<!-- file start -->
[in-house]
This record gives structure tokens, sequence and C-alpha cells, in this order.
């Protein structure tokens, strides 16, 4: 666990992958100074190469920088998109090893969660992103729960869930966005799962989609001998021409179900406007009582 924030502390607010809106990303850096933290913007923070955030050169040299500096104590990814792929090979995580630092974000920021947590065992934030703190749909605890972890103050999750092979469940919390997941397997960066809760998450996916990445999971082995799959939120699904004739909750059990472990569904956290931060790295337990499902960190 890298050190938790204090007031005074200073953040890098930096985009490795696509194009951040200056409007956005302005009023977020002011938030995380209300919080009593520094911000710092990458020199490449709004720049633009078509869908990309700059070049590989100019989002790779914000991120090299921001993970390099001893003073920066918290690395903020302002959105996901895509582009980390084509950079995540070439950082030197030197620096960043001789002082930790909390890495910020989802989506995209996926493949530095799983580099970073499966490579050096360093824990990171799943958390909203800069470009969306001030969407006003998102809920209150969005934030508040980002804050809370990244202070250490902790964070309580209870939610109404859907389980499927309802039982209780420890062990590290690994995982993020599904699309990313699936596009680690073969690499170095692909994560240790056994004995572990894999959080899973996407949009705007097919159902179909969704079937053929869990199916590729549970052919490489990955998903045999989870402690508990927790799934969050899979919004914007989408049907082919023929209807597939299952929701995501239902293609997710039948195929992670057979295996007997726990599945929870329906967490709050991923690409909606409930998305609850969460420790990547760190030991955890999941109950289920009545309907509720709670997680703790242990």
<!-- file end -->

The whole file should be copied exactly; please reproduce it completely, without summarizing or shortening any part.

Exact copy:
[in-house]
This record gives structure tokens, sequence and C-alpha cells, in this order.
């Protein structure tokens, strides 16, 4: 666990992958100074190469920088998109090893969660992103729960869930966005799962989609001998021409179900406007009582 924030502390607010809106990303850096933290913007923070955030050169040299500096104590990814792929090979995580630092974000920021947590065992934030703190749909605890972890103050999750092979469940919390997941397997960066809760998450996916990445999971082995799959939120699904004739909750059990472990569904956290931060790295337990499902960190 890298050190938790204090007031005074200073953040890098930096985009490795696509194009951040200056409007956005302005009023977020002011938030995380209300919080009593520094911000710092990458020199490449709004720049633009078509869908990309700059070049590989100019989002790779914000991120090299921001993970390099001893003073920066918290690395903020302002959105996901895509582009980390084509950079995540070439950082030197030197620096960043001789002082930790909390890495910020989802989506995209996926493949530095799983580099970073499966490579050096360093824990990171799943958390909203800069470009969306001030969407006003998102809920209150969005934030508040980002804050809370990244202070250490902790964070309580209870939610109404859907389980499927309802039982209780420890062990590290690994995982993020599904699309990313699936596009680690073969690499170095692909994560240790056994004995572990894999959080899973996407949009705007097919159902179909969704079937053929869990199916590729549970052919490489990955998903045999989870402690508990927790799934969050899979919004914007989408049907082919023929209807597939299952929701995501239902293609997710039948195929992670057979295996007997726990599945929870329906967490709050991923690409909606409930998305609850969460420790990547760190030991955890999941109950289920009545309907509720709670997680703790242990």